The Murphys Old Timers Museum once again faces an uncertain future. The collection of artifacts and much more centered on the history of the town and surrounding areas has been a labor of love for Murphys residents for decades.
In 1949, residents across California celebrated the 100th anniversary of the Gold Rush. The centennial sparked renewed interest in Gold Rush history and also revived efforts to preserve it. It was during this year that Ethelyn and Coke Wood purchased the Peter L. Traver building in Murphys and opened the Old Timers Museum.
Coke Wood authored several books on local history, was a frequent visitor to the area and taught for years as a history professor at University of the Pacific in Stockton.
At first, the museum consisted of only a handful of objects of historical interest collected by the Woods and displayed on several tables. Over the following years, the community pitched in and donated many more items, expanding the collection and drawing in increasing numbers of visitors.
By 1960, the collection of objects exceeded the capacity of the building to house them, and the Forrester building was constructed behind the Traver building to display the larger items.
In the mid-1960s, the Hauselt Blacksmith Shop was built with the help of Verne Hauselt, a former blacksmith born in Murphys in 1894. The blacksmith shop was dedicated and became part of the museum in 1965.
Facing the street on the western wall of the adjoining Thompson building is the “Wall of Comparative Ovations.” The wall consists of over 80 plaques honoring state history, dedicated by E. Clampus Vitus, or the “Clampers,” an organization devoted to the study and preservation of Western heritage, and an important supporter of the museum.
The Peter L. Traver building, the oldest stone structure in town and a State Historical Landmark, has been an important part of Murphys since 1856, when it was built by Peter L. Traver as a general merchandise store. Constructed with stone walls, iron shutters and six inches of sand on the roof, it survived while other buildings around it were destroyed during devastating fires in 1859, 1874 and 1893.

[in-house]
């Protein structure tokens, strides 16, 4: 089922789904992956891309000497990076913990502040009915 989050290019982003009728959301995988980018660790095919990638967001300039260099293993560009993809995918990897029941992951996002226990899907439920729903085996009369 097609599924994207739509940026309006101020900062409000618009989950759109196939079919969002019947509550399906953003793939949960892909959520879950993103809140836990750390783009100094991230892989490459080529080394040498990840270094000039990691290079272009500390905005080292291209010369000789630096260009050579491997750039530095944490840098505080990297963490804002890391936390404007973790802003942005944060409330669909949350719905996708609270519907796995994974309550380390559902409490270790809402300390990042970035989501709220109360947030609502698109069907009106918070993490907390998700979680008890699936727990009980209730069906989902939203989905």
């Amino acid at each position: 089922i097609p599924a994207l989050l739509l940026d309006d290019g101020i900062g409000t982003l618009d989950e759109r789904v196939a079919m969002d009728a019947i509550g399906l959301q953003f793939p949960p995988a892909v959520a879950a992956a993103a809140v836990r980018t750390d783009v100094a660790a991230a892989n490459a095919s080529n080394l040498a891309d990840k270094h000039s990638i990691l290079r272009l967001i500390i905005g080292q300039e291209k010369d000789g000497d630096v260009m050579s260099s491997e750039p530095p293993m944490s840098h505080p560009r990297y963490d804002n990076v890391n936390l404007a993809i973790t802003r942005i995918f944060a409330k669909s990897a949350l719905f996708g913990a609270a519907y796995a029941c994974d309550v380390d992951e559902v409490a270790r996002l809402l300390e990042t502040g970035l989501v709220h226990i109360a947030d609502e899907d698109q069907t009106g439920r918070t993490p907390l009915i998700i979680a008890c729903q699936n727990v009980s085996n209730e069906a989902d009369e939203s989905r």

Over the years, the building has been used as a general store, a Wells Fargo Express office, a telegraph office and an auto garage.
The garage was the last business to operate in the building before its restoration. Jack Morley, the proprietor, cut a large door for automobiles in the front of the building. This weakened the front wall, adding to other problems with the structure that had accumulated over the years.
When the Woods purchased the building in 1949, it was badly in need of renovation. Before the museum opened, they had to make extensive repairs that included strengthening the walls and replacing the roof.
Following the passing of Ethelyn and Coke Wood, their daughter and her husband, along with many volunteers, carried on their work. For almost 70 years, the Traver and Forrester buildings remained in the hands of the Wood family.
However, in 2016, the Woods’ grandchildren sold the two buildings. Since then, rent has increased, stretching the finances of the nonprofit organization that manages the facility. The buildings are now again on the market, and the future of the Old Timers Museum is uncertain.
Museum staff is made up entirely of volunteers, and it is financed by donations and book and souvenir sales. It is also a nonprofit, community-based museum with a board of directors.
The board is hopeful that the buildings will be purchased by local investors dedicated to keeping the museum intact and preserving the rich history of Murphys for future generations.
The Old Timers Museum, 470 Main St., Murphys, and is open from 12 to 4 p.m. Fridays, Saturdays, Sundays and on Monday holidays. Walking tours of Murphys depart from the museum every Saturday at 10 a.m.